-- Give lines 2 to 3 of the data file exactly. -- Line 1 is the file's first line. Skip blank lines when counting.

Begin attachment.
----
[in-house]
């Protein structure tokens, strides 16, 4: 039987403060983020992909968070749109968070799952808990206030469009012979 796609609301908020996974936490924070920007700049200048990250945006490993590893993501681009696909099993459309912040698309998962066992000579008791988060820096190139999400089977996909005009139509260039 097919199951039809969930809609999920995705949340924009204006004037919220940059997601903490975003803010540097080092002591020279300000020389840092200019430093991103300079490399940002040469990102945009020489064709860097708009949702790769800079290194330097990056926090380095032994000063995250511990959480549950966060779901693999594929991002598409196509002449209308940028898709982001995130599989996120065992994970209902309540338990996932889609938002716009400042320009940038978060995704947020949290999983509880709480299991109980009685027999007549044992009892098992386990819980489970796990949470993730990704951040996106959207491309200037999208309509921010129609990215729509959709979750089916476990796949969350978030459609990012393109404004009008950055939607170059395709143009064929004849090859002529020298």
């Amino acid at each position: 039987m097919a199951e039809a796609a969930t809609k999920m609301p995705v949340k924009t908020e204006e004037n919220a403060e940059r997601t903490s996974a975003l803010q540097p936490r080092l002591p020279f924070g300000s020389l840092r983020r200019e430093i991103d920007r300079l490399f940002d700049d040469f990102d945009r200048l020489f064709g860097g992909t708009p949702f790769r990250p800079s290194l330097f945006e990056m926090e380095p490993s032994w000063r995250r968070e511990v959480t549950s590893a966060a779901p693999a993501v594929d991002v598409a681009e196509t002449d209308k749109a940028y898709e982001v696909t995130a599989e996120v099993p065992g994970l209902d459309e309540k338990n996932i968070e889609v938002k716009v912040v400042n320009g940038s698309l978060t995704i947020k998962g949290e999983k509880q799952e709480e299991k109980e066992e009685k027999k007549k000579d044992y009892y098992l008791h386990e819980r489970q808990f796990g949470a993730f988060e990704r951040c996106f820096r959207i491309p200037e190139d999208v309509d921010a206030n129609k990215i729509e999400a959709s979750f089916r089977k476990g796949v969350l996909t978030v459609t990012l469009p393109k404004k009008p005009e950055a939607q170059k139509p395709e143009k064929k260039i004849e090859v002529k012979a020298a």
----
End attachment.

């Protein structure tokens, strides 16, 4: 039987403060983020992909968070749109968070799952808990206030469009012979 796609609301908020996974936490924070920007700049200048990250945006490993590893993501681009696909099993459309912040698309998962066992000579008791988060820096190139999400089977996909005009139509260039 097919199951039809969930809609999920995705949340924009204006004037919220940059997601903490975003803010540097080092002591020279300000020389840092200019430093991103300079490399940002040469990102945009020489064709860097708009949702790769800079290194330097990056926090380095032994000063995250511990959480549950966060779901693999594929991002598409196509002449209308940028898709982001995130599989996120065992994970209902309540338990996932889609938002716009400042320009940038978060995704947020949290999983509880709480299991109980009685027999007549044992009892098992386990819980489970796990949470993730990704951040996106959207491309200037999208309509921010129609990215729509959709979750089916476990796949969350978030459609990012393109404004009008950055939607170059395709143009064929004849090859002529020298």
């Amino acid at each position: 039987m097919a199951e039809a796609a969930t809609k999920m609301p995705v949340k924009t908020e204006e004037n919220a403060e940059r997601t903490s996974a975003l803010q540097p936490r080092l002591p020279f924070g300000s020389l840092r983020r200019e430093i991103d920007r300079l490399f940002d700049d040469f990102d945009r200048l020489f064709g860097g992909t708009p949702f790769r990250p800079s290194l330097f945006e990056m926090e380095p490993s032994w000063r995250r968070e511990v959480t549950s590893a966060a779901p693999a993501v594929d991002v598409a681009e196509t002449d209308k749109a940028y898709e982001v696909t995130a599989e996120v099993p065992g994970l209902d459309e309540k338990n996932i968070e889609v938002k716009v912040v400042n320009g940038s698309l978060t995704i947020k998962g949290e999983k509880q799952e709480e299991k109980e066992e009685k027999k007549k000579d044992y009892y098992l008791h386990e819980r489970q808990f796990g949470a993730f988060e990704r951040c996106f820096r959207i491309p200037e190139d999208v309509d921010a206030n129609k990215i729509e999400a959709s979750f089916r089977k476990g796949v969350l996909t978030v459609t990012l469009p393109k404004k009008p005009e950055a939607q170059k139509p395709e143009k064929k260039i004849e090859v002529k012979a020298a």